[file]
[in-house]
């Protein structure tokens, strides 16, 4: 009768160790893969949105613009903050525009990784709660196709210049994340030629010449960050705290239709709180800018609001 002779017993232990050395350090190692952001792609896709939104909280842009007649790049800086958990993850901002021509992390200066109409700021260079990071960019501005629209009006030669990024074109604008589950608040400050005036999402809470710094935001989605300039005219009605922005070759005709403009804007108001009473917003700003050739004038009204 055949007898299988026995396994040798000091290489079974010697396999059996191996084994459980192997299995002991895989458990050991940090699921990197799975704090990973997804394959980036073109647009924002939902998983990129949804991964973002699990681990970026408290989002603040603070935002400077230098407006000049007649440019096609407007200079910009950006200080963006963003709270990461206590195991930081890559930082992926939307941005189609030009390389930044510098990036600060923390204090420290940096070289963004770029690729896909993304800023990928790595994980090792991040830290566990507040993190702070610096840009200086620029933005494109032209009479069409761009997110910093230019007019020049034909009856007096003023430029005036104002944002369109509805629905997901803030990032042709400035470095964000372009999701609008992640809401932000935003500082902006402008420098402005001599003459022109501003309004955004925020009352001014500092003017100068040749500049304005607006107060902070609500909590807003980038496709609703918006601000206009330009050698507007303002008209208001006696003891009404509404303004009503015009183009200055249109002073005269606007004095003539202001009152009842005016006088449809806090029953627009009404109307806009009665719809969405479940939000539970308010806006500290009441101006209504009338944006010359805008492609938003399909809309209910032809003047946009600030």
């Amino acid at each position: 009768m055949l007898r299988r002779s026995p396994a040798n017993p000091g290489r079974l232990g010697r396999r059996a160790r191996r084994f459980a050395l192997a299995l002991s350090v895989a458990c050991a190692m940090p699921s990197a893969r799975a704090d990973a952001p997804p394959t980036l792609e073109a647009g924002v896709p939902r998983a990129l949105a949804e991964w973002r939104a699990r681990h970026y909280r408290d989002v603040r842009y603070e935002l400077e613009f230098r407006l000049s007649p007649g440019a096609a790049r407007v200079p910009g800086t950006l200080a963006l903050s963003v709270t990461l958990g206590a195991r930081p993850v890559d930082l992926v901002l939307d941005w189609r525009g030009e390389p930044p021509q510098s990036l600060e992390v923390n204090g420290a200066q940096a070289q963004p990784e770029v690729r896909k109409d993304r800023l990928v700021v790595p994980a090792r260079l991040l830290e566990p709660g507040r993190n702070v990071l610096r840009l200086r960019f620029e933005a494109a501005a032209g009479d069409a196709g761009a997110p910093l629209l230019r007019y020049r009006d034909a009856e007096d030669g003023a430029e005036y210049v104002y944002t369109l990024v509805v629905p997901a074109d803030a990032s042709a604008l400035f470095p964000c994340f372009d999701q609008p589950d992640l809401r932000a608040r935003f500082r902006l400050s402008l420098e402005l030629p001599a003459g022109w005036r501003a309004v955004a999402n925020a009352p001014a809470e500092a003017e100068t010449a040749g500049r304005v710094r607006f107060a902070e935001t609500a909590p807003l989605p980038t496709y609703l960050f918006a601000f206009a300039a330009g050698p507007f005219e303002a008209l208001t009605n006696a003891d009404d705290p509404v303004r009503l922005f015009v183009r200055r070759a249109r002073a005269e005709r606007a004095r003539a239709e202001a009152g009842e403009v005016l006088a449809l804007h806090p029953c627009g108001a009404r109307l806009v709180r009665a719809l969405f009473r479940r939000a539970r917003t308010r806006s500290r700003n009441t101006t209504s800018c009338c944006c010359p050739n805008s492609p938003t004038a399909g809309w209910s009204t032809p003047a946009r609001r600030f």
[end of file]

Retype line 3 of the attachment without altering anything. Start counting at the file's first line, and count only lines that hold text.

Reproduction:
């Amino acid at each position: 009768m055949l007898r299988r002779s026995p396994a040798n017993p000091g290489r079974l232990g010697r396999r059996a160790r191996r084994f459980a050395l192997a299995l002991s350090v895989a458990c050991a190692m940090p699921s990197a893969r799975a704090d990973a952001p997804p394959t980036l792609e073109a647009g924002v896709p939902r998983a990129l949105a949804e991964w973002r939104a699990r681990h970026y909280r408290d989002v603040r842009y603070e935002l400077e613009f230098r407006l000049s007649p007649g440019a096609a790049r407007v200079p910009g800086t950006l200080a963006l903050s963003v709270t990461l958990g206590a195991r930081p993850v890559d930082l992926v901002l939307d941005w189609r525009g030009e390389p930044p021509q510098s990036l600060e992390v923390n204090g420290a200066q940096a070289q963004p990784e770029v690729r896909k109409d993304r800023l990928v700021v790595p994980a090792r260079l991040l830290e566990p709660g507040r993190n702070v990071l610096r840009l200086r960019f620029e933005a494109a501005a032209g009479d069409a196709g761009a997110p910093l629209l230019r007019y020049r009006d034909a009856e007096d030669g003023a430029e005036y210049v104002y944002t369109l990024v509805v629905p997901a074109d803030a990032s042709a604008l400035f470095p964000c994340f372009d999701q609008p589950d992640l809401r932000a608040r935003f500082r902006l400050s402008l420098e402005l030629p001599a003459g022109w005036r501003a309004v955004a999402n925020a009352p001014a809470e500092a003017e100068t010449a040749g500049r304005v710094r607006f107060a902070e935001t609500a909590p807003l989605p980038t496709y609703l960050f918006a601000f206009a300039a330009g050698p507007f005219e303002a008209l208001t009605n006696a003891d009404d705290p509404v303004r009503l922005f015009v183009r200055r070759a249109r002073a005269e005709r606007a004095r003539a239709e202001a009152g009842e403009v005016l006088a449809l804007h806090p029953c627009g108001a009404r109307l806009v709180r009665a719809l969405f009473r479940r939000a539970r917003t308010r806006s500290r700003n009441t101006t209504s800018c009338c944006c010359p050739n805008s492609p938003t004038a399909g809309w209910s009204t032809p003047a946009r609001r600030f």